GeoJSON coordinates with tiles

Hello I have questions related to the GeoJSONDataSource and add_tile using the xyz file provider methods.

  1. First, I’m super impressed with integration of the xyz tile providers. it an entirely separate open source project that will get good attention and be usable from Bokeh. Outstanding.

  2. Second, what is a programmatic way of determining the:

    • tile name from a figure object?
    • x_axis_type and y_axis_type of a figure?

    Using this clip, there is no x_axis_type or tile entries in dir(p) at a Python command prompt:

    import xyzservices.providers as xyz
    from bokeh.plotting import figure
    p=figure()
    p.add_tile(xyz.OpenStreetMap.Mapnik)
    

    Where are x_axis_type and y_axis_type and tile parameters or xyz object?

  3. Third, how can the objects added to a figure be specified in web Mercator coordinates (for overlay on a map tile) be sized in screen coordinates so the dots representing each location on the map remain sized properly for the screen and not sized in map (web Mercator) coordinates?

  4. Fourth, plotting a GeoJSON object with (lon,lat) coordinates would ideally be converted to web Mercator coordinates inside Bokeh’s GeoJSONDataSource. Is there a method that does this? My clunky example below shows how to do this but it seems it could be cleaner.

Here is a working example using the GeoJSON data demo and Tile provider maps demo.

Notice the web-mercator coordinate conversion from @jbednar here.

import json

from bokeh.models import GeoJSONDataSource, Circle, WheelZoomTool
from bokeh.models.widgets import Div
from bokeh.plotting import figure, show
from bokeh.sampledata.sample_geojson import geojson
import xyzservices.providers as xyz
import numpy as np

import code # drop into a python interpreter to debug using: code.interact(local=dict(globals(), **locals()))

# helper function for coordinate conversion between lat/lon in decimal degrees to Web Mercator for plotting
# modified from lnglat_to_meters() by @jbednar (James A. Bednar)
# https://github.com/bokeh/bokeh/issues/10009#issuecomment-636555037
def LatLon_to_EN(latitude , longitude):
    """
    Projects the given (longitude, latitude) values into Web Mercator
    coordinates (meters East of Greenwich and meters North of the Equator).
    
    Longitude and latitude can be provided as scalars, Pandas columns,
    or Numpy arrays, and will be returned in the same form.  Lists
    or tuples will be converted to Numpy arrays.
    
    Examples:
       easting, northing = lnglat_to_meters(-74,40.71)
    
       easting, northing = lnglat_to_meters(np.array([-74]),np.array([40.71]))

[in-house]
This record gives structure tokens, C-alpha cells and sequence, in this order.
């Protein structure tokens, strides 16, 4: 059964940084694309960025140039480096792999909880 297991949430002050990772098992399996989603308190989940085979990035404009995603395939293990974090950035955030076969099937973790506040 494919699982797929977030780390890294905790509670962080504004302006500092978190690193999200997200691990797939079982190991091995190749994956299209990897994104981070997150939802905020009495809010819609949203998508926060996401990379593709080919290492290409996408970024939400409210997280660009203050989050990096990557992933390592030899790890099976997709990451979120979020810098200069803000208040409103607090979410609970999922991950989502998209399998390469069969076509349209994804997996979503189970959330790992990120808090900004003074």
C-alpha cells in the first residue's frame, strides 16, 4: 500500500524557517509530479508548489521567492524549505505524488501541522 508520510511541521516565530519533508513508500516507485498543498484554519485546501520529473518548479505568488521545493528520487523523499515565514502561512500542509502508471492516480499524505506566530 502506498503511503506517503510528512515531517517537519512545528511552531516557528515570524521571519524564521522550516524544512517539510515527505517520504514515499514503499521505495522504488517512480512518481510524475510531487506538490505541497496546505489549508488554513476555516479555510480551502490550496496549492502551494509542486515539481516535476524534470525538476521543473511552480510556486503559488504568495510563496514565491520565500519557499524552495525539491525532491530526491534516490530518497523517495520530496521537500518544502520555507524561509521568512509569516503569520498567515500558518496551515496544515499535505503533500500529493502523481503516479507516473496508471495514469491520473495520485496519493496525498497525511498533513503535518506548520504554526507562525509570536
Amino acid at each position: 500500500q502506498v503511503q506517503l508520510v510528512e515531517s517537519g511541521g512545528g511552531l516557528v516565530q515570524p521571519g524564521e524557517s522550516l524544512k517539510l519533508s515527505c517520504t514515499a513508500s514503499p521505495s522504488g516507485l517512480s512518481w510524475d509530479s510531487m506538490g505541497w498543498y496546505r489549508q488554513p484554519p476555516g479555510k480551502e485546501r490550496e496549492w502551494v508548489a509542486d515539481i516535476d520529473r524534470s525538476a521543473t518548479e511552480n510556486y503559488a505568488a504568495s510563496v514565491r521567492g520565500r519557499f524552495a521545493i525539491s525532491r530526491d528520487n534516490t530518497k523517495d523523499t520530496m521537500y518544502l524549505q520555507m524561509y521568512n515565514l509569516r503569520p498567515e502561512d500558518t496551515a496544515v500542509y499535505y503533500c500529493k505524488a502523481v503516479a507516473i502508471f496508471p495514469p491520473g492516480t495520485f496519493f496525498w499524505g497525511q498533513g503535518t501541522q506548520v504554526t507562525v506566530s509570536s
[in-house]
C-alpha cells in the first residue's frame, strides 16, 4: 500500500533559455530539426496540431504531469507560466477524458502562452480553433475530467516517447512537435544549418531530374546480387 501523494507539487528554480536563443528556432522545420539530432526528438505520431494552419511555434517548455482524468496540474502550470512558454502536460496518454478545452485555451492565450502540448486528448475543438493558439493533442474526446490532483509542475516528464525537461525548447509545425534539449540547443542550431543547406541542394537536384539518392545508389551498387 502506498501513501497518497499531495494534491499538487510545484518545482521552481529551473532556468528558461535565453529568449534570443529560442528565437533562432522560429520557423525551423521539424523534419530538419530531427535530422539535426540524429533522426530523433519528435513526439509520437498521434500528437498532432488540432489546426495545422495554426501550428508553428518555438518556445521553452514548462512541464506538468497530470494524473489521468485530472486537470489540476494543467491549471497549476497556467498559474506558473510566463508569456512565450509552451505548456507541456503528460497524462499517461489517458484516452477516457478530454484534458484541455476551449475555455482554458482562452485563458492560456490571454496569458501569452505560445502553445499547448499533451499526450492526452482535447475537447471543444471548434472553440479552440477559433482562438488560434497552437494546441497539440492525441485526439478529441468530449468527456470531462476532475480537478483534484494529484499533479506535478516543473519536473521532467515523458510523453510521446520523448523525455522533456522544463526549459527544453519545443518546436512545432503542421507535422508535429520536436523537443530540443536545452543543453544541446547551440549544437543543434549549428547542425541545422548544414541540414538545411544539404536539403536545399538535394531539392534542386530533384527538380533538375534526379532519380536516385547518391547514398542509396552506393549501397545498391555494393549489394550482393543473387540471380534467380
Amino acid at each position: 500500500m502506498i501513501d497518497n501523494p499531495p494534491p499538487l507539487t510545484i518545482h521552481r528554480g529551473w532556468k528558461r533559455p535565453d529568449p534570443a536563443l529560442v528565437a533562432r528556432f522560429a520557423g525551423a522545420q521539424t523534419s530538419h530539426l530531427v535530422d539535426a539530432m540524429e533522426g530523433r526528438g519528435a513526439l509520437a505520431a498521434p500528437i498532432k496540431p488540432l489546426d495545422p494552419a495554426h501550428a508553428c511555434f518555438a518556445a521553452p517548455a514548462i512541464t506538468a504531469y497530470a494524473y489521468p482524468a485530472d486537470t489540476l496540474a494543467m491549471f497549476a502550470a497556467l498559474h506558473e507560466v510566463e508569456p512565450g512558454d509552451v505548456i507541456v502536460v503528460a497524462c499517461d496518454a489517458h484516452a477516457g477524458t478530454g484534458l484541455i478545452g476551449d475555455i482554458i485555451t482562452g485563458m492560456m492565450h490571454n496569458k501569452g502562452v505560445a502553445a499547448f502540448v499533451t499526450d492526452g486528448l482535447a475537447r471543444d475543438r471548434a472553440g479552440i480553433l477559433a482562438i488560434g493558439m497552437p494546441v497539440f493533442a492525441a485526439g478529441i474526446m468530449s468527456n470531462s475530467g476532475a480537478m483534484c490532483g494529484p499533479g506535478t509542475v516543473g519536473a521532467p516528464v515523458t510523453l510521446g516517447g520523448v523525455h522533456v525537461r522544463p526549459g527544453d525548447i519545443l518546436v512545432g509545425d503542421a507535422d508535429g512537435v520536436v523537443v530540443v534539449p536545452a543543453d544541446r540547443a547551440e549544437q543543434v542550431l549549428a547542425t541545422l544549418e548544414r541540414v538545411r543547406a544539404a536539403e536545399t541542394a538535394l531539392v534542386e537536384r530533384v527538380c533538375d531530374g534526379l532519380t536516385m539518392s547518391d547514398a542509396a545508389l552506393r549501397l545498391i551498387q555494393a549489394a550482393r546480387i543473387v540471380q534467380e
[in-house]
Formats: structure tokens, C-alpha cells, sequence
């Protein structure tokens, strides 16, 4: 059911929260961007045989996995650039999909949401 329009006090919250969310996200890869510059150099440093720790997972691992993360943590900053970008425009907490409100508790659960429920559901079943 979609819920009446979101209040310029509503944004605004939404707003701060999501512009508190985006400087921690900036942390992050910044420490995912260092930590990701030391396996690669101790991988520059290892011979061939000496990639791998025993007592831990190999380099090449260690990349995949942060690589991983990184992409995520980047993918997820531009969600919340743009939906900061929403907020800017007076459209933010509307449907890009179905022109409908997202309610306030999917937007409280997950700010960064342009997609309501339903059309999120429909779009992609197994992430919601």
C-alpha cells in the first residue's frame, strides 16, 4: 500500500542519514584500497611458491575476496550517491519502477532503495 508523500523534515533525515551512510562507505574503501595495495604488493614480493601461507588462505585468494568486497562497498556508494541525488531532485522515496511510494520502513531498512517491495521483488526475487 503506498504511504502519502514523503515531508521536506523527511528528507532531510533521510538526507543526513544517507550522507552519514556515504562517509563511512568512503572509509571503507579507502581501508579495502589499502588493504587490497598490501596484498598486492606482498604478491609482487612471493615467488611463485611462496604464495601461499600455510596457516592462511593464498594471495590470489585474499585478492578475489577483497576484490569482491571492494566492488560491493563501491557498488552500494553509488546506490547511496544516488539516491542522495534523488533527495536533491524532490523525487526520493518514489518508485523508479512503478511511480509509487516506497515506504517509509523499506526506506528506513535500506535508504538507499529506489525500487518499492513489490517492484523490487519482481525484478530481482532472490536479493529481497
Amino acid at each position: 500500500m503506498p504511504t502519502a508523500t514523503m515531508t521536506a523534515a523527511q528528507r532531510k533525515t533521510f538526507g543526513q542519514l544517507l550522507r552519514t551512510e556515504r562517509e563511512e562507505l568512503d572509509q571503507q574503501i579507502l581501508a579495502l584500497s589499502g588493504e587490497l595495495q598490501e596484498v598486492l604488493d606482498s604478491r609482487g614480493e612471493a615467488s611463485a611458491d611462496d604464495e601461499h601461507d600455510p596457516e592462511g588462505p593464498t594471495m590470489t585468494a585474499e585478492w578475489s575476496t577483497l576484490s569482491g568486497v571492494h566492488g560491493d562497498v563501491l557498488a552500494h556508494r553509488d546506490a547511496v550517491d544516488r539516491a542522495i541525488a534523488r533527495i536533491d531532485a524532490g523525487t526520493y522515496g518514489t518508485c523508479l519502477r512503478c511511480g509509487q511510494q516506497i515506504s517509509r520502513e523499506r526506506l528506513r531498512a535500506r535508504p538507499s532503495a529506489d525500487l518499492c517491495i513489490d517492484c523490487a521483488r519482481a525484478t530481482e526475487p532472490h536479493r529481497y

df=pandas.DataFrame(dict(longitude=np.array([-74]),latitude=np.array([40.71])))
       df.loc[:, 'longitude'], df.loc[:, 'latitude'] = lnglat_to_meters(df.longitude,df.latitude)
    """
    if isinstance(longitude, (list, tuple)):
        longitude = np.array(longitude)
    if isinstance(latitude, (list, tuple)):
        latitude = np.array(latitude)
    
    origin_shift = np.pi * 6378137
    easting = longitude * origin_shift / 180.0
    northing = np.log(np.tan((90 + latitude) * np.pi / 360.0)) * origin_shift / np.pi
    return (easting, northing)


description = Div(text="""<b><code>bokeh_bring_up_a_map.py</code></b> - Bokeh tile provider example.""")

data = json.loads(geojson) # from Bokeh demo: [Emin Emax  Nmin Nmax] = [-4.5 +0.9    50.1 55.1 ]

for i in range(len(data['features'])):
    data['features'][i]['properties']['Color'] = ['blue', 'red'][i%2]
    lon, lat = data['features'][i]['geometry']['coordinates']      # GeoJson uses (lon,lat) notation
    EN = LatLon_to_EN(lat,lon)                     # LatLon_to_EN accepts (lat,lon)
    data['features'][i]['properties']['E'] = EN[0] # (m) add easting  to data dictionary
    data['features'][i]['properties']['N'] = EN[1] # (m) add northing to data dictionary

geo_source = GeoJSONDataSource(geojson=json.dumps(data))

TOOLTIPS = [('Organisation', '@OrganisationName')]

p = figure(background_fill_color="lightgrey", tooltips=TOOLTIPS)

p.toolbar.active_scroll = p.select_one(WheelZoomTool) # make wheel_zoom tool active by default; from https://discourse.bokeh.org/t/wheelzoom-active-by-default-not-working/2509

# add basemap
p.add_tile(xyz.OpenStreetMap.Mapnik)
p.title.text  = f"Bokeh Map View with: {xyz.OpenStreetMap.Mapnik.name}"
p.title.align = "center"
p.title.text_color = "maroon"
p.title.text_font_size = "18px"


circleGrn = Circle(x='E', y='N', radius=10000,   line_color='Black', fill_color='Color', fill_alpha=0.7) # fill_alpha=0.8, fill_color="white",
p.add_glyph(geo_source,circleGrn)

show(p)

Initial result looks good:

But zooming in shows how the dots are in units of meters and not screen coordinates:

Circle radius is (nowadays) always data units. You want to use Scatter which always has a a size in screen units.

Ok, thank you.

Scatter (or p.scatter) works great and displays GeoJSON Point objects in screen units, but does not display other geometry types in the GeoJSONDataSource.

I’ve also discovered that patches displays GeoJSON Polygon and LineString objects, as does multi_line.

Is the expected behavior of patches and multi_line to display both Polygons and LineStrings? That makes it difficult to display both geometry types (correctly) from the same GeoJSON data source.

Is there a way to only display one GeoJSON type with a single call?

Looking at the source code:

bokeh/bokehjs/src/lib/models/sources/geojson_data_source.ts at branch-3.5 · bokeh/bokeh · GitHub

it does not appear to be the case. It would probably be reasonable to support some sort of filtering, e.g. by synthesizing a new column to report the provenance of each row (so you could filter yourself). But that will require new development, so the first step would be to open a GitHub Issue.